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Does My Freedom Bother You?



The word Hijab – which in Arabic means “Barrier” or “Protection” - many of us associate with the head scarf, or the Abaya/Jilbab. For a very long time, I believed I didn’t look nice or good enough with it. Thanks to perfectly blow-dried hair, flawless makeup and size zero figures, many like me start disrespecting our bodies. To don the hijab was my decision and mine alone.

I started donning it when I was living in the UK. Surprisingly, not once did I encounter any racism or anyone blurting “Oppression!” See, I started donning it when I was 24. The older you are, the harder it gets to adapt yourself to it. Alhamdulillah (Praise be to God), I’ve done well so far, I think! There are times when you envy those who don’t cover especially in the summers! But then that’s the part where I feel it’s important to explore different styles so you actually enjoy wearing it.

So coming back to my story, we moved back to Pakistan and I decided to do the impossible…join the fashion industry! When I say join, it’s not like it’s an exclusive club that you pay millions to be a member of. However, It’s a whole different world altogether. I remember walking into a meeting with a leading Lawn Brand in Pakistan.

"I doubt how I choose to dress would bother anyone especially in an industry where we encourage women to dress as we please. My work should be of relevance to you, not how I dress."

I met the Marketing Manager who after the usual greetings took me to the CEO’s office. I was pregnant at that time with my second one. Now to be fair, I had just moved back so my lack of fashionable (read DESIGNER) eastern wear was apparent. However, I was in my comfortable yet smart western maternity wear, which was doing its job very well, covering up the cow I was slowly becoming! LOL.

I sat down, he asked me about my portfolio which I had arranged to show on my laptop. He looked at me and went, “Your work is nice...” but then he gave me a long, silent and a pretty weird look. “Are you sure you will be able to sustain yourself like this?”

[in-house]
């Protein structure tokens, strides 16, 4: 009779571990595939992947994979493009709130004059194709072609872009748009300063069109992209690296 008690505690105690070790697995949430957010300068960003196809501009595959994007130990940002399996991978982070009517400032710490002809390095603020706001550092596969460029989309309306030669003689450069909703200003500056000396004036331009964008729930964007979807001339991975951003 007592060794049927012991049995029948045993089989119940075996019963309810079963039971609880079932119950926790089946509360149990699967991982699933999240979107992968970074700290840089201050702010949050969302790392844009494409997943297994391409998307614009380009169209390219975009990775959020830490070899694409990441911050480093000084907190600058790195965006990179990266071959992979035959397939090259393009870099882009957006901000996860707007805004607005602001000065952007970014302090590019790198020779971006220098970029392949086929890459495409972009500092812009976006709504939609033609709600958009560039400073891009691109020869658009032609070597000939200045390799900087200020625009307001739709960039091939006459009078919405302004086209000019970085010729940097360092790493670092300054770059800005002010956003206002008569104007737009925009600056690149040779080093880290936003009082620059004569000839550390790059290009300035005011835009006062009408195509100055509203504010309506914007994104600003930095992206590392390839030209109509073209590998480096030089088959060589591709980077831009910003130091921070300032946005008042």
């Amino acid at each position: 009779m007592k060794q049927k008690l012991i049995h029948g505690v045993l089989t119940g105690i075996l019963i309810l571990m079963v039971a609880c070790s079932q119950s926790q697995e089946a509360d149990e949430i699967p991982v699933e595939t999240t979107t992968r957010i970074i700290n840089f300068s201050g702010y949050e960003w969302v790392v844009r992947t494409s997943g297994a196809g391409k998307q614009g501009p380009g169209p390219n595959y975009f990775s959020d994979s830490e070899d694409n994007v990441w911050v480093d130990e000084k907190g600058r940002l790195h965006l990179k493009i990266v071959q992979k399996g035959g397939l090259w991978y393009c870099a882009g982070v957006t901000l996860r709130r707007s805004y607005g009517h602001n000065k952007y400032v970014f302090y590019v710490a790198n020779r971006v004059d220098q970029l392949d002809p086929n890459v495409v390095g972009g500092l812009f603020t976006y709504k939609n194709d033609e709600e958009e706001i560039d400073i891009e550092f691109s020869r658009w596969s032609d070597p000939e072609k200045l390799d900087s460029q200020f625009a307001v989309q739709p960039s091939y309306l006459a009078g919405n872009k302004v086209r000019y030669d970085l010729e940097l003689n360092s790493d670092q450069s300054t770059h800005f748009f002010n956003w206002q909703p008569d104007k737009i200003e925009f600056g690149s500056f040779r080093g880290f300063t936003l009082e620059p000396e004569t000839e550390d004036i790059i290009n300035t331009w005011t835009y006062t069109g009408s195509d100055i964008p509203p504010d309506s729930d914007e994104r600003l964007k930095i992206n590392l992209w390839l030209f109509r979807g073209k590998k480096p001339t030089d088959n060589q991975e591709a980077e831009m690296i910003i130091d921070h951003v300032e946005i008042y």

Before I could start babbling about how supportive my family is and how I plan to juggle my newborn, my older son and my work as a freelancer, he blurted out, “With this scarf” ………

It took me a while to establish what he had just said. Did I hear him correctly? Are we not flipping living in a Muslim country? Why would my scarf get in the way? How would that even happen?! I did feel like punching him, I’m not going to lie!

But I couldn’t let the hormones get the best of me. I took a deep breath and managed to reply,... “I doubt how I choose to dress would bother anyone especially in an industry where we encourage women to dress as we please. My work should be of relevance to you, not how I dress.”


The problem is, fashion is very superficial. It’s a modern chivalry, a hidden form of bigotry. As apparently when hair shows and body is flaunted, only then you are considered to be fashion worthy. We are mere pawns in society’s beauty game. If you are not wearing makeup, if your hair style is not glossy enough you are not considered beautiful.

I, on the other hand, feel privileged to have the freedom, to show only what I want others to see. It gives me the freedom to reject the social structure. If you want to work in fashion, the hijab is not for the faint-hearted. The irony is, there are little to no influencers around in my country, who are in the hijab. We have somehow led ourselves to believe that modest is not fashion worthy.

Fashion conscious Muslim women in the form of bloggers, designers and stylists have been taking center stage for a good few years in several countries, showing the world that modesty and style can coincide with faith. My dream is to see mainstream brands catering to us.

Making those hemlines a little long and fittings a bit loose. While we in Pakistan are fortunate to be able to design as we please thanks to the ‘unstitched’ revolution, I would love to see the same brands representing women who cover and including them when they market. My Hijab liberates me from society’s expectations of women. Does my freedom bother you?


THE WRITER: FAIZA MURAD

Hi, I'm Faiza! Pakistan's first Hijab wearing Fashion Photographer / Blogger. Journey with me as I discover what it means to be modest and fashion conscious at the same time.

Website: faizamurad.com/

Instagram: @faizamuradphotography

At GAYA Magazine, we champion the voices of today's Muslim women living through the complexities of today's social climate. Our doors are always open to new and exciting voices so if you're interested in becoming a contributing writer, hit this link!


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